Keep in mind that fat loss will primarily be achieved through diet with a subtle calorie deficit, just enough to elicit fat loss but not so great to waste muscle and decrease energy required for intense weight training.
To monitor your progress, so appropriate adjustments can be made to both your exercise and dietary regimen, find someone to take periodic skin fold measurements. This can be particularly helpful to make sure you are not consuming too many calories during your bulking up phase, or to ensure you are not over dieting during your cutting phase. Also see Diet Development.
Deighton K, Zahra JC, Stensel DJ (2012). Appetite, energy intake and resting metabolic responses to 60 min treadmill running performed in a fasted versus a postprandial state. Appetite;58(3):946-54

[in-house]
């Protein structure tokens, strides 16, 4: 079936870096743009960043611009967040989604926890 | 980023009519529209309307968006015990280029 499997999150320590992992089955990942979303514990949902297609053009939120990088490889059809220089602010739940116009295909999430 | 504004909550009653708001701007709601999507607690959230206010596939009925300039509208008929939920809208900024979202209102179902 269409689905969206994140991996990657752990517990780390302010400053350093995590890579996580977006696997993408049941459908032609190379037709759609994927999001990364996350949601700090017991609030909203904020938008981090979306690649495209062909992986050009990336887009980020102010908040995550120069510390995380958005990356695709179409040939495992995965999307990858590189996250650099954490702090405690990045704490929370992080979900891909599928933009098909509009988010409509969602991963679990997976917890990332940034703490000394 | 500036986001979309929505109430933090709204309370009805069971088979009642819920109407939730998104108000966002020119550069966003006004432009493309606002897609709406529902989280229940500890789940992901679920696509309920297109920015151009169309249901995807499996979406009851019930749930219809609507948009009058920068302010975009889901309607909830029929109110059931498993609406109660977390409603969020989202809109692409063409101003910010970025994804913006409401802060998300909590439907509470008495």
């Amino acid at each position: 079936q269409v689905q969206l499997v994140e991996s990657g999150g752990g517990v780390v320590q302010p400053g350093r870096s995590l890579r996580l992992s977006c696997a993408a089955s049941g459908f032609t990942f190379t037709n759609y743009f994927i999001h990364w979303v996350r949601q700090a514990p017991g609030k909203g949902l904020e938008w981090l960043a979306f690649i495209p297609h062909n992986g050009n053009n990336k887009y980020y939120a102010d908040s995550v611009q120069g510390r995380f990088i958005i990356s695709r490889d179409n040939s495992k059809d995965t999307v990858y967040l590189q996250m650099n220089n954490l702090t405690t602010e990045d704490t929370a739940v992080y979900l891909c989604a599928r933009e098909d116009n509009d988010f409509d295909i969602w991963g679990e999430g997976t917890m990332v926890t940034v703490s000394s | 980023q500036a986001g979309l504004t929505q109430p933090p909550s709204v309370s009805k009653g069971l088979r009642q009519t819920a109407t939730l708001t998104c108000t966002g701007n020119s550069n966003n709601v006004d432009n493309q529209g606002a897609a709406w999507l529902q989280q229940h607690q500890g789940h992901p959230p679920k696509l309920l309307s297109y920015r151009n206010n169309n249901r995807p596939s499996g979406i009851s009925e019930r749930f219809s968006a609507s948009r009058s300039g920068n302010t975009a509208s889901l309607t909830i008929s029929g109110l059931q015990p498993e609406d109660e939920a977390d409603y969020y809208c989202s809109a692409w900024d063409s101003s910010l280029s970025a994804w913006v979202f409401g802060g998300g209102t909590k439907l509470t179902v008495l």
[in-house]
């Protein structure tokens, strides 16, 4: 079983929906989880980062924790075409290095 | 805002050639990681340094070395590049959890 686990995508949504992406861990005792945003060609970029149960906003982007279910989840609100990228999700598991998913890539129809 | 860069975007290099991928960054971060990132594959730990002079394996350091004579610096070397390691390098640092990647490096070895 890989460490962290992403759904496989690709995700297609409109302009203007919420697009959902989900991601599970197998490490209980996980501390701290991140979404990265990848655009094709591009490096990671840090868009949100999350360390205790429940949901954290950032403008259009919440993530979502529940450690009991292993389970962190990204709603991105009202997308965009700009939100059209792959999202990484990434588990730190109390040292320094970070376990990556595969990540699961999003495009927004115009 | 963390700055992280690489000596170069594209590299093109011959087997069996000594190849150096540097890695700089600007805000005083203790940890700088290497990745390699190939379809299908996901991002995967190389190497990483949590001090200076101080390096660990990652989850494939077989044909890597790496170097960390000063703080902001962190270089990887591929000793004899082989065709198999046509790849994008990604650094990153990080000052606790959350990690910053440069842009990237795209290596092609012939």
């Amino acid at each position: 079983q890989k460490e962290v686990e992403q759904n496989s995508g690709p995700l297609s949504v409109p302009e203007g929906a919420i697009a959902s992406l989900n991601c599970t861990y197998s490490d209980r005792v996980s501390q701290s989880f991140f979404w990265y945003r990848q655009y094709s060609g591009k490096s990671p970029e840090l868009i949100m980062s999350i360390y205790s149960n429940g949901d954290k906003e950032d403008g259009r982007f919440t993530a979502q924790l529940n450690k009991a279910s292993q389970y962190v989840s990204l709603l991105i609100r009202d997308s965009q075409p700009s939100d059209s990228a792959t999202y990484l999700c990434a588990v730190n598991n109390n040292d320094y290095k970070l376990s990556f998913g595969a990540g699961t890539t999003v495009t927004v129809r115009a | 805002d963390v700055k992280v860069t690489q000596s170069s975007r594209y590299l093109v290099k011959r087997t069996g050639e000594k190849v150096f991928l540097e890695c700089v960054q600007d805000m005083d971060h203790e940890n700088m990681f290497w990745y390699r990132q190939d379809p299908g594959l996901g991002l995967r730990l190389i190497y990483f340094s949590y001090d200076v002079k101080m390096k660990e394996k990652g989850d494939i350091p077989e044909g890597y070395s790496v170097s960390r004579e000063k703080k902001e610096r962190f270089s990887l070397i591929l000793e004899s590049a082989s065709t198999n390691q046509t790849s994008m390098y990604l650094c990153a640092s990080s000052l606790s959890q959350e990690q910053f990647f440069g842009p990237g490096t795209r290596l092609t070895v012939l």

Di Pasquale MG (1992). Maximizing lean body mass without drugs. Drugs in Sports; 1(3):6-12.
Farrell PA, Garthwaite TL, Gustafson AB (1983). Plasma adrenalcorticotropin and cortisol responses to submaximal and exhaustive exercises. J Appl Physiol Respirat Environ. Exercise physiol; 55(5):1441-1444.
Naveri H (1985). Blood hormone and metabolite levels during graded cycle ergometer exercise. Scand J Clin Lad Invest;45:599-603.
Maraki M, Tsofliou F, Pitsiladis YP, Malkova D, Mutrie N, Higgins S (2005). Acute effects of a single exercise class on appetite, energy intake and mood. Is there a time of day effect? Appetite;45(3):272-8.
O'Donoghue K JM, Fournier PA, Guelfi KJ (2010). Lack of effect of exercise time of day on acute energy intake in healthy men. Int J Sport Nutr Exerc Metab; 20(4):350-6.
Trembblay A, Simoneau JA, Bouchard C. (1994). Impact of Exercise Intensity on Body Fatness and Skeletal Muscle Metabolism, Metabolism; 43(7): 814-818.